"Most of these concerns have been minimized in the recent past by expenditures on the part of Mrs. Paul's," Dowd said in a statement released by Campbell. "However, additional company funds would be required to meet all of the concerns of the community."
Campbell intends to shift production from the Doylestown plant, which produces fish fillets and fish sticks, to Mrs. Paul's operations in Crisfield, Md., where 200 people work, and Tabor Road in Northeast Philadelphia, where about 500 people work, said David Hackney, a spokesman for the Camden-based food company.
Campbell said it will work with Local 56 of the United Food and Commercial Workers union to help the 160 hourly workers represented by the union to find new jobs or obtain benefits. Campbell and the union are discussing the possibility of transferring some unionized workers, as well as non-union salaried workers, from Doylestown to the other plants. No decison has been made yet, Hackney said.
The Doylestown plant was acquired by Mrs. Paul's in 1954 and expanded in the 1960s. Campbell Soup bought Mrs. Paul's in 1982 and operates it as a division of Campbell U.S.A., the company's domestic subsidiary.
Last year, R. Gordon McGovern, Campbell's president and chief executive officer, said that even in the face of "relentless competition," Mrs. Paul's was a strong contributor to earnings in the 1987 fiscal year, which ended Aug. 2. The unit had profits of $11.8 million and sales of $148.8 million, accounting for almost 5 percent of Campbell's total profits and more than 3 percent of the company's $4.5 billion in revenue.
But in announcing first-quarter 1988 results, McGovern said Mrs. Paul's weighed down total profits and experienced a significant decline in sales. And when results for the first half of the fiscal year were released last month, Mrs. Paul's profits were down to $2.2 million from $3.4 million a year ago.
"There is still tremendous competition in the frozen-prepared fish market, and Mrs. Paul's sales do not support operating three plants," Hackney said yesterday. But despite the losses and plant consolidations, Campbell does not intend to sell Mrs. Paul's or fire workers at the two remaining plants, he said.
The Doylestown plant has 46,500 square feet of production space and 54,230 square feet of warehouse space. It is located on 5.6 acres on Main Street. Campbell said it was putting the site up for sale.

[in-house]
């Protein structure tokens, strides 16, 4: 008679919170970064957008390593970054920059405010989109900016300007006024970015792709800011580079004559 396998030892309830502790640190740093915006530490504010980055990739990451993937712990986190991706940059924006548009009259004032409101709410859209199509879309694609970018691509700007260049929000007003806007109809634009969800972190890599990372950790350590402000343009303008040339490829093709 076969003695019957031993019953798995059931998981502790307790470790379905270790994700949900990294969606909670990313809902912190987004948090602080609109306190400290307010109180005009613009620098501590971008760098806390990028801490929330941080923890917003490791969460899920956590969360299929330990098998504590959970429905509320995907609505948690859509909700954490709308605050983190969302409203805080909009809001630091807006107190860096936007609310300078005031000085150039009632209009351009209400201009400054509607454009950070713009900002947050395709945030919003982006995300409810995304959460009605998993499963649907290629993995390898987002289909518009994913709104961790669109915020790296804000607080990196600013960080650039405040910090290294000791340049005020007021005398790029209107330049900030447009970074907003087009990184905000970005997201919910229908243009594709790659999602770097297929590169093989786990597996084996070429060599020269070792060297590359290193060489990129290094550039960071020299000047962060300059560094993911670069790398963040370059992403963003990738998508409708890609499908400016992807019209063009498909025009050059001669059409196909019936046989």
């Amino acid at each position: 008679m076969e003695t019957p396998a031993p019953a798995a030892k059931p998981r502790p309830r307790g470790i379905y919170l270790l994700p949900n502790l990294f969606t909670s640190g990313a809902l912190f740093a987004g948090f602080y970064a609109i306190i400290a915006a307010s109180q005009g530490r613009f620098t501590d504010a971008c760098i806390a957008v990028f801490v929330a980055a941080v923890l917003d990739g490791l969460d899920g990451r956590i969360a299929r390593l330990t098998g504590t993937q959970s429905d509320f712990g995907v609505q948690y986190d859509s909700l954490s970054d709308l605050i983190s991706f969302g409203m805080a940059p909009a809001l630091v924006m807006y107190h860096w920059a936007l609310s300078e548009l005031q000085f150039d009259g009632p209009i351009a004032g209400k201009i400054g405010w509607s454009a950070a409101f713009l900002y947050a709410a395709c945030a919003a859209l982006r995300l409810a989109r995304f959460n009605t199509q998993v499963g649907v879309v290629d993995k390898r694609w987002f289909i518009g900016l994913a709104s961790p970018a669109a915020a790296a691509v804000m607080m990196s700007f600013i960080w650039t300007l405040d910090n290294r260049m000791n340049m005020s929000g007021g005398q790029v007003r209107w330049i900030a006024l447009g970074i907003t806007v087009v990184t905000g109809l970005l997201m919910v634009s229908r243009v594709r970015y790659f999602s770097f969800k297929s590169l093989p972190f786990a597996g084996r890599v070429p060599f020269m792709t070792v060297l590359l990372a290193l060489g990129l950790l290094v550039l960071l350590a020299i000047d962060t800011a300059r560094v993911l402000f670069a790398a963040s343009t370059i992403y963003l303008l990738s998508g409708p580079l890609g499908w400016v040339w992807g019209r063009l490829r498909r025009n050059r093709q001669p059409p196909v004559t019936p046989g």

"There is simply not room to expand," Hackney said. Coupled with the roughly $2 million that Campbell would have had to spend to meet EPA standards and allay Doylestown residents' environmental concerns, he said Campbell decided it was better to shift production to the other plants.
"The plant closing is sad, but there isn't much that we can do about it," said James S. Smith, vice president of UFCW Local 56, the union representing the Doylestown workers.
Smith praised Campbell for giving the labor force five months' notice.
On the other hand, Smith was critical of Doylestown Borough officials for not working harder to retain Mrs. Paul's, one of the community's biggest employers.
"Figuratively speaking, they accepted Mrs. Paul's departure with a smile," he said. "They just wanted to get rid of the plant and Campbell just stepped back and said, 'Enough is enough.' "
In August 1986, the Pennsylvania Department of Environmental Protection said it would fine Campbell unless the plant stopped emitting dead-fish odors. The department had fined the company $5,000 for odor problems the year before. The warnings came after 318 Doylestown residents signed a petition and persuaded the borough council to ask Mrs. Paul's to close until it sovled the problems.
The company agreed to change its production process and install devices that scrubbed the air.
"We were concerned with environmental problems, but we weren't trying to close down the plant. . . . Mrs. Paul's is a major industry within the borough and it is regrettable that they are leaving," said Benjamin W. Jones, assistant Doylestown borough manager.
But in addition to the odor, Jones also said there were problems with noise and wastewater treatment. "We have an obligation to the residents to keep Doylestown a safe and nice place to live," he said.